• Haha
Reactions: Torque
Yes, 44809 is an exception to the Part 107 rules that you don't care for.
Agreed. 44809 is an exception but it's not that I don't care for part 107 rules (most of them are fair), I just think they are meant (or should be) for commercial pilots (not hobby pilots) but it's not about what I care or care not for.....again, it's not about me or what I care about.
What's the issue with it being an exception?
I've already explained the issue with it being an exception rather than it's own set of rules. The ordinary DL is not an exception to a CDL....for good reason. But you call my example a fantasy.

How about this. If I am flying under the recreational exception and I fly my drone at 450 AGL and you are flying commercial under part 107 and you fly your drone at 450 AGL in the same space; we are both in violation. What could potentially happen to me vs. what could potentially happen to you if those are our only violations?

I need to make a change to my previous statement so it will more accurately reflect what I was thinking:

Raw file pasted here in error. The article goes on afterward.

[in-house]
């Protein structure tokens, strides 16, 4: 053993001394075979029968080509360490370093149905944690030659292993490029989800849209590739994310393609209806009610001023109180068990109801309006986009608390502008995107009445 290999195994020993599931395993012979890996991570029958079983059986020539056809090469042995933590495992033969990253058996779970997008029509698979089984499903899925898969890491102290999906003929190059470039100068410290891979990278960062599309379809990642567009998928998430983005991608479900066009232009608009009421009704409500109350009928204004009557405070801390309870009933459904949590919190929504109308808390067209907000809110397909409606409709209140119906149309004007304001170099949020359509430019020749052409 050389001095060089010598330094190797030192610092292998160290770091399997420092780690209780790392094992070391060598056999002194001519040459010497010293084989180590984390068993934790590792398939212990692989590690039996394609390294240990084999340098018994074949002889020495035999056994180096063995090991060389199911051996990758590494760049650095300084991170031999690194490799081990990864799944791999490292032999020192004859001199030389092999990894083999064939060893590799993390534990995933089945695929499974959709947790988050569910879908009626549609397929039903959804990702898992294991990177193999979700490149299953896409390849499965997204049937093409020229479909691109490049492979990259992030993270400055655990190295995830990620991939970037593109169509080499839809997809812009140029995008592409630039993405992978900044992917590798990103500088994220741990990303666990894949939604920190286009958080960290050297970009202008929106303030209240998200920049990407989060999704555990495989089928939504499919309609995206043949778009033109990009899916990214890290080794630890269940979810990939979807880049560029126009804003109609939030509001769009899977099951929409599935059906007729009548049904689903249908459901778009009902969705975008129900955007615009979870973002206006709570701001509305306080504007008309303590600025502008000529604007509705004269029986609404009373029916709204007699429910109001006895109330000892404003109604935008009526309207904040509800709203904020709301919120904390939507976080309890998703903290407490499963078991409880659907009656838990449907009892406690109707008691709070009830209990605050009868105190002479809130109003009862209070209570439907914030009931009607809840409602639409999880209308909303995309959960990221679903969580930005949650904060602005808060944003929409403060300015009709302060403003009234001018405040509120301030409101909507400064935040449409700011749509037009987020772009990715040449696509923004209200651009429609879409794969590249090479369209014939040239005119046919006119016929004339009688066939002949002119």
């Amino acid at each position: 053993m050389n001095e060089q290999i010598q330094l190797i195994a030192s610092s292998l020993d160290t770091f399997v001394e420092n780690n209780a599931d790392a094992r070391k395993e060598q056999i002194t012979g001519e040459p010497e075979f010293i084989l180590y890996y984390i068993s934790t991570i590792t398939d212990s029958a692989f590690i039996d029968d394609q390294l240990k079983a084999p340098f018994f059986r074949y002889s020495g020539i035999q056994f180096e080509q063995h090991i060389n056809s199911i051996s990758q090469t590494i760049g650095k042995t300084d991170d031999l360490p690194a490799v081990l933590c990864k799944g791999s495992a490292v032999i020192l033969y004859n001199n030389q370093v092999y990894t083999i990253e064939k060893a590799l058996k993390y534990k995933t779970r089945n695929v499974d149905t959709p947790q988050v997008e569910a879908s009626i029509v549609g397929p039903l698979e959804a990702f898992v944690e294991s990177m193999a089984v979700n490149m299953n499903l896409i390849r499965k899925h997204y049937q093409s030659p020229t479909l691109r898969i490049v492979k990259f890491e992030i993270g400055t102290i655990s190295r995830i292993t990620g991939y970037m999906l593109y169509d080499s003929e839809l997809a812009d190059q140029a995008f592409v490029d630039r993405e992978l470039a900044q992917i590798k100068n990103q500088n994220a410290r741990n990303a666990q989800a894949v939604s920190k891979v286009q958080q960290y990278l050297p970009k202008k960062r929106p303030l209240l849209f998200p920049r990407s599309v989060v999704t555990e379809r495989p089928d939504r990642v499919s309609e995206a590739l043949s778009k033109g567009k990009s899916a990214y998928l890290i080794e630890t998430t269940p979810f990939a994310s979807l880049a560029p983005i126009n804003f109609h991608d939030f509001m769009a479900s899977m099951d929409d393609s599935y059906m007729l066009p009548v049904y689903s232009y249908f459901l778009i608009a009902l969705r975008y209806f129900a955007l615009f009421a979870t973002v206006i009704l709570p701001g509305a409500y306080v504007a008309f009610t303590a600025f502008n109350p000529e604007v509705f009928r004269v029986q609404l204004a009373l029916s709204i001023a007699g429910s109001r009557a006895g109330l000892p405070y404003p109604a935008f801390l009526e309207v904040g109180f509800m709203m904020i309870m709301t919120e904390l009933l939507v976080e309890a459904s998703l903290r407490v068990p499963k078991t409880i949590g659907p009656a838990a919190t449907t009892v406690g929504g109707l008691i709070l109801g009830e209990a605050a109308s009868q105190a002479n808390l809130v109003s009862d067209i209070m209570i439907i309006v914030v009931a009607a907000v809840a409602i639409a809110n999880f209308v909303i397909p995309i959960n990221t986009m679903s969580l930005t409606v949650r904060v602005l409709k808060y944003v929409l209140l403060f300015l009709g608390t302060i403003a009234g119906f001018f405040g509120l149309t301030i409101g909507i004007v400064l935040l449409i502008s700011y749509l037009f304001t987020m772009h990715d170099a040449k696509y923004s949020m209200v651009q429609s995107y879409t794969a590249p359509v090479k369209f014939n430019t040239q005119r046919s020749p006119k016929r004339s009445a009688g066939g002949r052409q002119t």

Was: "If recreational flyers had our own rules then we can pay the price for breaking our own rules, big or small."

Is: "If recreational flyers had our own rules which did not comprise as an exception to overall rules knows as part 107 then we can pay the price for breaking our own rules, big or small."

All drone operations, all the time, in the US are subject to Part 107 rules.

Agreed unless you are excepted. If there is a proposal to the FAA to support a clarification which states any recreational pilot who intends to fly under the exception for recreational activity fails to meet all the standards set in 44809 shall not be automatically subject to part 107 sanctions and do not automatically lose their claim to a 44809 exception, would you support it?

Ok, that's about all for know; I think I've said as much as I know about the topic. No one has come along as said that I'm wrong and I'm way off base so until then, maybe I'll just wait to see if this is all for nothing because I read it wrong or simply don't know what I'm talking about. I already realize if you throw yourself to the mercy of the FAA nothing bad is likely to happen to you as long as you didn't do anything "egregious" but that wasn't the point. I'm trying to protect the hobby community from the bad actors like the person described in the OP.
 
The CBO guidelines requirement is part of the 44809 regulations that allow recreational pilots to be exempted from the full Part 107 regulations. It has no bearing on Part 107 pilots flying under Part 107 rules.

Again, as a recreational pilot, you do not have to join a CBO. You simply have to fly by their guidelines, which are freely available.